Oil Traders Raise Bets on $80 Crude on Supply Concern

The Organization of Petroleum Exporting Countries, the producer of about 40 percent of the world's oil, is pumping almost as much crude oil as it can to increase inventories before consumption peaks in the fourth quarter.

Published: 06-Jul-2005

Record oil prices may increase to $80 a barrel this year, options contracts on the New York Mercantile Exchange show. Investors are speculating OPEC won't produce enough oil to compensate for any disruption to supplies.

New York Mercantile Exchange data show 6,900 options contracts outstanding that allow buyers to purchase oil for December delivery at $80 a barrel, compared with an average of 77 contracts in January. The probability that oil will top $75 a barrel when the December crude contract expires is 21 percent, according to Adam Sieminski and Michael Lewis, strategists at Deutsche Bank AG, up from 5 percent at the start of the year.

Oil has surged partly on concern that a dispute over Iran's nuclear program to generate electricity may lead to conflict with the U.S. and disrupt supplies from the Middle East. The cushion between output capacity and demand is narrowing as producers including most OPEC members pump at maximum.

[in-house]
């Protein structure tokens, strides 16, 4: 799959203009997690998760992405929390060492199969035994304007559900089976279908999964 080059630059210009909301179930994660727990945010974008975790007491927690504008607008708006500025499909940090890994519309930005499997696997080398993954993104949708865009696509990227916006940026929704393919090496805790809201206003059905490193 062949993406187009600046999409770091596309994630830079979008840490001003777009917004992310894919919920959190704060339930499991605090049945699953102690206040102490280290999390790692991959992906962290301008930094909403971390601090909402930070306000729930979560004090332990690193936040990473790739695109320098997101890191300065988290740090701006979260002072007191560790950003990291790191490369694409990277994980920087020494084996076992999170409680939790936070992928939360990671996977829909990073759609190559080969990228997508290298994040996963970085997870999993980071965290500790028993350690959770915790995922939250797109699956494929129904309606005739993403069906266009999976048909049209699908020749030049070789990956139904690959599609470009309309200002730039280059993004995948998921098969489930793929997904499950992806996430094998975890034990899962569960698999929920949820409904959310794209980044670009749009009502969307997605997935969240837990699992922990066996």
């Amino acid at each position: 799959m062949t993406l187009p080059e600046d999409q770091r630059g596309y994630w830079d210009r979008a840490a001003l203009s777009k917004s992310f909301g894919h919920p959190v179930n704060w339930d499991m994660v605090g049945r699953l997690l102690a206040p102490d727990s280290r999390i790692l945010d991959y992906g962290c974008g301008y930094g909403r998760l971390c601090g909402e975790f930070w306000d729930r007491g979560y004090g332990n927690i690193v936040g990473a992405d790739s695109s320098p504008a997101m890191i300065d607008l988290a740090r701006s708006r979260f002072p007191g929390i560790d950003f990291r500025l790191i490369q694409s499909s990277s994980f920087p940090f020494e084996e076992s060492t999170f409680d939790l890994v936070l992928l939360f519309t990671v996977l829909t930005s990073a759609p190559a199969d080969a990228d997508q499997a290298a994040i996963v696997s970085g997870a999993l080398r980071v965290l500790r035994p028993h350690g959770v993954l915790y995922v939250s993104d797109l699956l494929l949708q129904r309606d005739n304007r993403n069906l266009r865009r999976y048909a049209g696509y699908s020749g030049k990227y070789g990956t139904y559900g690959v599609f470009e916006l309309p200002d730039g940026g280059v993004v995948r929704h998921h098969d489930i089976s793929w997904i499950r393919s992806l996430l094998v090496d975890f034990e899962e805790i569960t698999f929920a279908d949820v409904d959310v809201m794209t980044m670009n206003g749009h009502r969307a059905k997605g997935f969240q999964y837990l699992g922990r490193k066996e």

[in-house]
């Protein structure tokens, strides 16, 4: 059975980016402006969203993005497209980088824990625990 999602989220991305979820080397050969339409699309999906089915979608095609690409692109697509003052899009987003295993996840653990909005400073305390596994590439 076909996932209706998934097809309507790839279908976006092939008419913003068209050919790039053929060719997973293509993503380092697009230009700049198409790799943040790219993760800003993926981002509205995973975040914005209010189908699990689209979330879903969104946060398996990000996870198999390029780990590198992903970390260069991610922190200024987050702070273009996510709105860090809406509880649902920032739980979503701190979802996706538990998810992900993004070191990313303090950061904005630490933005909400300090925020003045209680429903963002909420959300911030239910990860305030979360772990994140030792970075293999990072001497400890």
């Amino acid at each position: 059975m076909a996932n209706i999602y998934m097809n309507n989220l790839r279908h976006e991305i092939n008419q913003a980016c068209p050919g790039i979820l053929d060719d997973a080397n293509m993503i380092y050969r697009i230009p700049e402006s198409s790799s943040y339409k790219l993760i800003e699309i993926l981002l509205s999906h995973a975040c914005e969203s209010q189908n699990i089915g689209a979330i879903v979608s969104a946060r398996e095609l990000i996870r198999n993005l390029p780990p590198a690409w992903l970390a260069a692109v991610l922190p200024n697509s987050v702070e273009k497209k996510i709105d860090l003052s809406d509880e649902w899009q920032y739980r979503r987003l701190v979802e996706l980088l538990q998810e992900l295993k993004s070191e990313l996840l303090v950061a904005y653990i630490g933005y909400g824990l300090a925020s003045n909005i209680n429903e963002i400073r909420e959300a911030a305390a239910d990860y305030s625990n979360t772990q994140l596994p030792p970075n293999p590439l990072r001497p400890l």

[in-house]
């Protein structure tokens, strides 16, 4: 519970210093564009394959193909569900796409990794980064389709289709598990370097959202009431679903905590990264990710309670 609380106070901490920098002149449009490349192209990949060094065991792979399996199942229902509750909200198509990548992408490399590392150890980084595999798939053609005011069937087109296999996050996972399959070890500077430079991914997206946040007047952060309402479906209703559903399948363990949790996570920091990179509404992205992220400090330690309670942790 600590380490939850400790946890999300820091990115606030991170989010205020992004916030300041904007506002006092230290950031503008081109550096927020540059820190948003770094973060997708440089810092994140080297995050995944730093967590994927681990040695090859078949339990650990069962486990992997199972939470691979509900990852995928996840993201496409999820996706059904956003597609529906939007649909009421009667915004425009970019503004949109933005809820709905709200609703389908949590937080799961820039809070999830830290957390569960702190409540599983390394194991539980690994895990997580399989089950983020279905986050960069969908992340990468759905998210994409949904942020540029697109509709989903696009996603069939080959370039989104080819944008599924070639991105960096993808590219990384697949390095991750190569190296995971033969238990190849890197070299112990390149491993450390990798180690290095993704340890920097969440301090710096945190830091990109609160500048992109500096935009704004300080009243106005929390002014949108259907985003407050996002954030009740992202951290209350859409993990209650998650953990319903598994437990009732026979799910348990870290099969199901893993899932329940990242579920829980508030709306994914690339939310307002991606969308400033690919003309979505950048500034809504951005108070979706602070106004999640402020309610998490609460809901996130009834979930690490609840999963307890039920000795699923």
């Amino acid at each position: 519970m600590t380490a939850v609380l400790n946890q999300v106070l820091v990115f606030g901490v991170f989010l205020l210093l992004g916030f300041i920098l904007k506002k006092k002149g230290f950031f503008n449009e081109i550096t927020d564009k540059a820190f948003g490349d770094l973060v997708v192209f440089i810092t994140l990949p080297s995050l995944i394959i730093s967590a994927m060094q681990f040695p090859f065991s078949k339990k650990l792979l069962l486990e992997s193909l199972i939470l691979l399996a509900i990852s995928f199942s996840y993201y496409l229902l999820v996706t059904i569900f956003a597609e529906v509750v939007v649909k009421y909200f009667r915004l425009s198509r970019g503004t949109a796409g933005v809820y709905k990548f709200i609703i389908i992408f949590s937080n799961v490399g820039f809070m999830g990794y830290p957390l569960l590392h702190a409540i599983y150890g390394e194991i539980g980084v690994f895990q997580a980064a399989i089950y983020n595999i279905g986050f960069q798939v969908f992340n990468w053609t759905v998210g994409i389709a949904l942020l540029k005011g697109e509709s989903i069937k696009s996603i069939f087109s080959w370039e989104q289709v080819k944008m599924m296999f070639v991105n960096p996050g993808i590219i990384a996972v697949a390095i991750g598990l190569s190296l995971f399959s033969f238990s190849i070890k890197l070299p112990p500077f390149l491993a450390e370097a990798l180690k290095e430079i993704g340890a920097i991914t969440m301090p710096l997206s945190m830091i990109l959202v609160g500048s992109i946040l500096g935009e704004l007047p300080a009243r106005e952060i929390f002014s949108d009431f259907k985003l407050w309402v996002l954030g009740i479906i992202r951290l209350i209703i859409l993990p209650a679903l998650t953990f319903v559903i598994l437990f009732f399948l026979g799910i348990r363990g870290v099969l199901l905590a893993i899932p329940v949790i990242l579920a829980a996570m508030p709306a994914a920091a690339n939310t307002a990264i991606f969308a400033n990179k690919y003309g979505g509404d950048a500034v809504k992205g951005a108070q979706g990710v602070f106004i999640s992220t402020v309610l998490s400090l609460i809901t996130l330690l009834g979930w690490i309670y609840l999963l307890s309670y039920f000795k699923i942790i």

Visits to China, India, Malaysia and Pakistan are significant because the trip spells out the Saudi Kingdom's Look East policy, representing a new reorientation in its foreign policy that was heavily tilted toward the West.

The worst two scenarios suggest a drastic decline in output to 875,000 barrels a day by the end of 2007 and to just 520,000 a day by the end of 2008.

Bush said he envisioned a future in which a plug-in hybrid car could drive 40 miles on a lithium-ion battery, then stop at a filling station for ethanol, a fuel usually made from corn, similar to HyMotion Prius pictured below.


blog comments powered by Disqus